| Hannah Dugdale's research group
Welcome to Hannah Dugdale’s
research group. We
are interested in how animals can respond to
environmental change and variation. Our research focuses
on within- and between-individual differences in
behavioural and life-history traits in variable, wild
populations. We are interested in how these differences
evolved and how they are maintained. This will improve
our understanding of evolutionary dynamics in wild
populations, providing insights into whether animals may
cope with rapidly changing environments.
Our research is
focused around six topics:
Why do individuals age the way they
investigate ageing in wild populations,
for example by looking at how fecundity declines
at old ages and how this differs between males
and females (the graph shows fewer badger cubs
born to older badgers).
breeding occurs when individuals help to raise
offspring that are not their own. We investigate
the fitness components of cooperative breeding
to understand how this behaviour evolved and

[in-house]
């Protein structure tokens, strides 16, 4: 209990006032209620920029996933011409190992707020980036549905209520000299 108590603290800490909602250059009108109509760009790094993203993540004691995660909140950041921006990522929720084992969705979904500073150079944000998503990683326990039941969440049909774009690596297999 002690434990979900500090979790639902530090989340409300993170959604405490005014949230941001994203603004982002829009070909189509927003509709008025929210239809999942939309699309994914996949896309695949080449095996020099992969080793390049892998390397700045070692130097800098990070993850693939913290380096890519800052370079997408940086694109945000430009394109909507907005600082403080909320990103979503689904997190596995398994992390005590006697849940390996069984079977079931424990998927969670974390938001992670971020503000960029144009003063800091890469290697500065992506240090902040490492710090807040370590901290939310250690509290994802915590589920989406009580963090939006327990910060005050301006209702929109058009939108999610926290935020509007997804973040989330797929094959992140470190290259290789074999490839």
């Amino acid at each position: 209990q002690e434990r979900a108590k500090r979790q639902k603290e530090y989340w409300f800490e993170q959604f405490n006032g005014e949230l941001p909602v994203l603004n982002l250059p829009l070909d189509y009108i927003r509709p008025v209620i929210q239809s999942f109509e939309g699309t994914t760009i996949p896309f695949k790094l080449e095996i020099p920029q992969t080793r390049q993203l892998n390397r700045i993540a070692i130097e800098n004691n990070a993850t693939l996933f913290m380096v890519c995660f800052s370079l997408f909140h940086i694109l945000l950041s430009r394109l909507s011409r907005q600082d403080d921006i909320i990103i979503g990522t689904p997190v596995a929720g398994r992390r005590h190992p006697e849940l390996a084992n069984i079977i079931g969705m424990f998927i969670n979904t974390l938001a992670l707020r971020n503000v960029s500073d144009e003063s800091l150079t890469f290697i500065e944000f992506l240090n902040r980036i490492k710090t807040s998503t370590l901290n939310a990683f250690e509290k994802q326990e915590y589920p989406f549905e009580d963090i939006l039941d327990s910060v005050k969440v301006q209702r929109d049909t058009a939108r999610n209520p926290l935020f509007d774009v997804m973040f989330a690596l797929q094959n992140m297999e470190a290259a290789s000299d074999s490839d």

what maintains it, using long-term
|Sexual selection and mate
The behaviour of the social partner,
and environmental conditions, may influence the
behaviour of the focal individual. Such
interactions can alter the direction of
selection, so they are critical for our
understanding of the evolution
of social behaviours.
Why do individuals consistently behave
differently and how are these differences are
maintained in populations. We investigate
boldness and tendency to explore new areas (e.g.
the tent in the picture) and correlate these
behaviours with fitness.
|Women in science
We are passionate about promoting
women in science and we enjoy teaching about our
research to school children. We have conducted
research into reasons underlying lower
visibility of female scientists at
evolutionary biology conferences.